It must be ten years or more since I read a Thomas Hardy book. Borrowing from my mother’s usually reliable bookshelves I was disappointed by Far From the Madding Crowd and Tess of the D’Urbervilles in turn, and decided to leave it at that. They didn’t fit in to the idea of the Victorian novel as I understood it – and I thought I did understand it then, on the basis of a Dickens and an Eliot or two. Hardy has little in common with the former, you’d think, and I felt that he fell ridiculously short of the latter on what was quite similar territory. George Eliot always knows what’s what, can impress simple truths about human behaviour more directly than any author I can think of. By comparison, Hardy is as confused as hell, and it is only on this latest reading that I’ve begun to think that this is not a shortcoming. In Middlemarch, for example, Dorothea makes the wrong marital choice, pays the consequences, and the book is long and big enough to encompass her gradual shift towards choosing the man she should have picked in the first place. In The Woodlanders, Grace Melbury makes the right then the wrong choice in prospect, marries the wrong one, and then, things begin to get complicated. Not so much a love triangle as a love pentagon ensues. A loves B who loves C who loves B or D depending on whether D loves C or E at the time. It’s a plot which defies any straightforward moral interpretation because what (or who) is right in one chapter becomes wrong in another: everything is contingent.
Edred Fitzpiers, the doctor who impresses Grace and her father with his cosmopolitan ways (her) and his family history (him), is at first so much of an out-and-out baddie that I pictured him as Alan Rickman might play the part. His courtship of Grace is based upon the power his presence has over her: it is awe she feels, not affection. There is the suspicion, too, that he is after her father’s money; he is also lazy – the late nights spent studying which impress Grace so are scattershot, something to keep his mind off what he ought to be doing, which is building up his practice. And then there is Suke Damson, voluptuous and simple, whom Grace spies emerging from his house early one morning after she has become engaged to him. He explains this away – she had a tooth-ache – but the reader is not intended to believe it. More serious than this minor affair is Fitzpiers’ attachment to Mrs Charmond, owner of Hintock House, which begins nearly as soon as he is back from his honeymoon. The man is incorrigible, clearly. And yet he does redeem himself: he is not really bad (how confused his negative qualities are – ambitious and lazy), because he is not really heartless, just predisposed to fall for more than one woman at once. After he has sown his seeds in a profligate early life, his ego cracks and he calms down, becoming far more likable. I expect this is true of a lot of people.
Other characters are just as morally complex, though none show so dramatic a change: Mr Melbury dithers between what is right and what is advantageous for his daughter; Grace does this herself, lacking the passion to over-ride convention (she has ‘more of Artemis than if Aphrodite in her constitution’ (p. 381)). The two characters who are completely constant are unfortunate that their feelings are not for each other: Marty South, and Giles Winterbourne. These two will live their whole lives in Little Hintock, a tiny place in which it is no surprise that everyone with a scrap of education feels constrained. But they do not, finding infinite interest in nature:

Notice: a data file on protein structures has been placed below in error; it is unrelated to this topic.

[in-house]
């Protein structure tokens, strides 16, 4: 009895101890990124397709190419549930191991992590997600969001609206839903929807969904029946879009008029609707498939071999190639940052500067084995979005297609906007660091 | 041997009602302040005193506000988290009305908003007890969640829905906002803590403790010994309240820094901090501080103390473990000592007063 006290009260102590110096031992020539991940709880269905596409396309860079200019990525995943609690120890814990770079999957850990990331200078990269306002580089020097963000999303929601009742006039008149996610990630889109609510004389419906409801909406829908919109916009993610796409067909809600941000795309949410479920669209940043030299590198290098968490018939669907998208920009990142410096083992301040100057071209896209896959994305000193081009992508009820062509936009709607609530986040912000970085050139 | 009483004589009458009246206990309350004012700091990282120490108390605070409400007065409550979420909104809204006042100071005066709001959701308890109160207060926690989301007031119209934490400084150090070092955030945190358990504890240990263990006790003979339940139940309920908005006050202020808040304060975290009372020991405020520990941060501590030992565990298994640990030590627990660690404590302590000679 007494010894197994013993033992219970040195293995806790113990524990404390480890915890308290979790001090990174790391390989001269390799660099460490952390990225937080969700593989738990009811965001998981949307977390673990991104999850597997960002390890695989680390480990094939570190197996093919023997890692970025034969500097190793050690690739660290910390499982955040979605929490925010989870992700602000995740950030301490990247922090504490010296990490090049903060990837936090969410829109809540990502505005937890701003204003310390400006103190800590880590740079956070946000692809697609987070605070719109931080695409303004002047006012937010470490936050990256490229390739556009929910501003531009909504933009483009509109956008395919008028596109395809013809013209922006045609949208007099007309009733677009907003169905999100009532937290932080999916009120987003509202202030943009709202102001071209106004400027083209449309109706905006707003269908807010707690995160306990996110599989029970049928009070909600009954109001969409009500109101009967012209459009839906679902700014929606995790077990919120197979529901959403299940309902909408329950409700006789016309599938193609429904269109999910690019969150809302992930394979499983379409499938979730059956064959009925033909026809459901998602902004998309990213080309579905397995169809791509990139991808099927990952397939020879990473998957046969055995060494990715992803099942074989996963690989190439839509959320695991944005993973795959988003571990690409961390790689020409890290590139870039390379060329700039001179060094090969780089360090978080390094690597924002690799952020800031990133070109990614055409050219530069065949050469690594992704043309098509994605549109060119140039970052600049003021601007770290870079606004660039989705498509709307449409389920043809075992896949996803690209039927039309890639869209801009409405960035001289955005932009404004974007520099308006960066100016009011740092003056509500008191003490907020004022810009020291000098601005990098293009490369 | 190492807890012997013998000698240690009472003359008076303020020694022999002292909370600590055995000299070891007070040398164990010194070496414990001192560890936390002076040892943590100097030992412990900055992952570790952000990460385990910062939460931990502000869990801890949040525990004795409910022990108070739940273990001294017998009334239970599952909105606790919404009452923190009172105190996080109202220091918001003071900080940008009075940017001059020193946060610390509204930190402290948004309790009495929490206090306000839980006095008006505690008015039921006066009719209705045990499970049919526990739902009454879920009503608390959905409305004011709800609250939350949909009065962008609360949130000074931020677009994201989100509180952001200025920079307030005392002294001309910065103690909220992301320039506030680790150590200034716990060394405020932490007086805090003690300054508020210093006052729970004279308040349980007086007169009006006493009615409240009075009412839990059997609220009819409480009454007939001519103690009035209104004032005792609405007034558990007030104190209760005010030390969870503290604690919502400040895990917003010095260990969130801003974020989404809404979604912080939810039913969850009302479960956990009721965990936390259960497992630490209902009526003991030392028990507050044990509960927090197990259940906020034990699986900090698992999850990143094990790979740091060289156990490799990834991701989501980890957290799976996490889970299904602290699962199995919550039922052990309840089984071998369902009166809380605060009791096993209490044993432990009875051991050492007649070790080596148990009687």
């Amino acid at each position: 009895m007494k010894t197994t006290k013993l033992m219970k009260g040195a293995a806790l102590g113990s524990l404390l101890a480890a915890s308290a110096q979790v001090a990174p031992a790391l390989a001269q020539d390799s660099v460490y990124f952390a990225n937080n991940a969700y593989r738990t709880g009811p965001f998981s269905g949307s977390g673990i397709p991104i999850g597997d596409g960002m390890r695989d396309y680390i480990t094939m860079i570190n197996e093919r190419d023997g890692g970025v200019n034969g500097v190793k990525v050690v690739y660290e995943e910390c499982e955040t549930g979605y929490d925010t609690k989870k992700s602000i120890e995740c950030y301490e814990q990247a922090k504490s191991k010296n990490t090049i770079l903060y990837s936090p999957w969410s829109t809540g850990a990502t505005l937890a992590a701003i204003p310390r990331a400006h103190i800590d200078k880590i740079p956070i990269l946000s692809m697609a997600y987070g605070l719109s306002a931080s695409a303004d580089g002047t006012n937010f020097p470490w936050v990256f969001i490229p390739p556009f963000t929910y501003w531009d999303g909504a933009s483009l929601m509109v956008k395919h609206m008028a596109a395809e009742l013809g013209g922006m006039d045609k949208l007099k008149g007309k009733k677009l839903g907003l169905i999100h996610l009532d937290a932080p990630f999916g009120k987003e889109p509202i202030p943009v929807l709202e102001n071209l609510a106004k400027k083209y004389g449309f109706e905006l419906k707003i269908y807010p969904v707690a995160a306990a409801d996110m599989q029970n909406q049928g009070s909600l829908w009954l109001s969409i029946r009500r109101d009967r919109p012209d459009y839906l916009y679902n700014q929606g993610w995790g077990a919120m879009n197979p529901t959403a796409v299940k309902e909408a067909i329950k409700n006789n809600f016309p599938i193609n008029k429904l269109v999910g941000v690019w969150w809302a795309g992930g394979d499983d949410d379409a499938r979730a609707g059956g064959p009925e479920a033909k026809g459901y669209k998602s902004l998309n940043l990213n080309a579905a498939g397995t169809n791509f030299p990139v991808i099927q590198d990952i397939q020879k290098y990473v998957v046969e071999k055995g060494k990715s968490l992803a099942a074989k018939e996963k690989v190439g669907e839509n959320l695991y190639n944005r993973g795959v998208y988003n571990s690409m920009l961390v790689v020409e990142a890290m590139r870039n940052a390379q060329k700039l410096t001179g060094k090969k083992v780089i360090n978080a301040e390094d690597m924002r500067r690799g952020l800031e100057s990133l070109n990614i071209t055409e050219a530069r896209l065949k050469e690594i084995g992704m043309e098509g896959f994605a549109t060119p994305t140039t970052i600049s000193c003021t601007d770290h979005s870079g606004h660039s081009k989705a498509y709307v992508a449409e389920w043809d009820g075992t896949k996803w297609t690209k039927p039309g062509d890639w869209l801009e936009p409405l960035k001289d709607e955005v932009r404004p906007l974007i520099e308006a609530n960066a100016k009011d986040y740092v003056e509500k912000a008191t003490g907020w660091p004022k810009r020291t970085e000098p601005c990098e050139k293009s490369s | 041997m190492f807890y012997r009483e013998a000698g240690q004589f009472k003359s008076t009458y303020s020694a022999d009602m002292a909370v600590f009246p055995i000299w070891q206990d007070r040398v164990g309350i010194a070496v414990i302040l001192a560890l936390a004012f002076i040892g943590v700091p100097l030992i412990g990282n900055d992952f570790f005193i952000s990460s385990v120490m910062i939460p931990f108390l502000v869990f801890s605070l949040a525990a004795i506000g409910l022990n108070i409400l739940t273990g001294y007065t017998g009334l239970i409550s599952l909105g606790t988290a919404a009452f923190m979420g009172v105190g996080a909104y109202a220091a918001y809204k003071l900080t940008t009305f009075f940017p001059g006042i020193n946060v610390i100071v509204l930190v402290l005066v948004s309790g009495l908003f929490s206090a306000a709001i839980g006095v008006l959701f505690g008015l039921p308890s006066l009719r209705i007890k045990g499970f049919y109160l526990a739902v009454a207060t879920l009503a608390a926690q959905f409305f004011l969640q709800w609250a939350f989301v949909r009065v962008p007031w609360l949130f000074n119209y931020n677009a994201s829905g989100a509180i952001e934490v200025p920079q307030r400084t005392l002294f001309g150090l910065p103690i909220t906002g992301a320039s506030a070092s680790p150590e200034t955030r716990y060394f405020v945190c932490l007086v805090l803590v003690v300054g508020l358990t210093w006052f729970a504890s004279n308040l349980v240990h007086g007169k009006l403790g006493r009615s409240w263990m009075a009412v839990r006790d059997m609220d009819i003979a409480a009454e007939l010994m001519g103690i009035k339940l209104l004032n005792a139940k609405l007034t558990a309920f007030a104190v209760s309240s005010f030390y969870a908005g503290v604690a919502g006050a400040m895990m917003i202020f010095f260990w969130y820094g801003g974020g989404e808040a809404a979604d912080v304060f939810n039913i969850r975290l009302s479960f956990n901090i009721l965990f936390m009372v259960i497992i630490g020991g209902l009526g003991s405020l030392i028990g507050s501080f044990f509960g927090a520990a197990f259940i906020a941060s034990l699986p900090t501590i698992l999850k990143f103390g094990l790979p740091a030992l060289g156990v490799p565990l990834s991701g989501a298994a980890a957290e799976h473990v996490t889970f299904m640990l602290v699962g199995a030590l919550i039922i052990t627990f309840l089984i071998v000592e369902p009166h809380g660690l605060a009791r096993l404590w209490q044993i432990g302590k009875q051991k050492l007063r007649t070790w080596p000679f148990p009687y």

The countryman who is obliged to judge the time of day from change in external nature sees a thousand successive tints and traits in the landscape which are never discerned by him who hears the regular chime of a clock, because they are never in request. (p. 155)
If there is a value judgement here, it is that nature is more reliable than people, and that the people who are closest to it are as reliable as people are likely to get. The pair are far from happy though, so in a sense this is just another dead end.
Having said that Hardy is not like Dickens, I immediately remembered the passage in Martin Chuzzlewit in which the rain pours down as Jonas goes about his sordid little murder. There is a rain storm at the low point of this novel too, more subtly used, but similar in effect:
Sometimes a bough from an adjoining tree was swayed so low as to smite the roof in the manner of a gigantic hand smiting the mouth of an adversary, to be followed by a trickle of rain, as blood from the wound. (p. 374)
What an absolutely stunning description of a storm! You feel yourself to be in the one-room dwelling with Grace as you read it, looking out, feeling the room shake with the impact of the branch, watching the water it releases. And you feel yourself to be outside too, with Giles in the sorry state he’s in, reeling from the storm, the adversary with the bloody mouth.
An earlier and a happier use of melodrama comes at the beginning of the book, in which a mysterious figure pays Marty South a visit in the middle of the night and asks to buy her hair. It’s a brilliant set piece, Dickensian in its intention to impress and intrigue from the outset, and humourously undercut by the prosaic explanation for it all (the mysterious figure is a barber, of course, who wants her hair to make a wig – again, it is easy to imagine Dickens poking fun at this fellow). Who but Hardy, though, could twist this around again and have the wig cause a murder? Every big event in his careful plot is explained in terms of the little things which caused it, and which well might not have done. At times this gives the authorial voice a hint of sadism: unlike Richard Yates, who writes about impossibilities, Hardy gives us missed possibilities. Both like to twist the knife in their own way.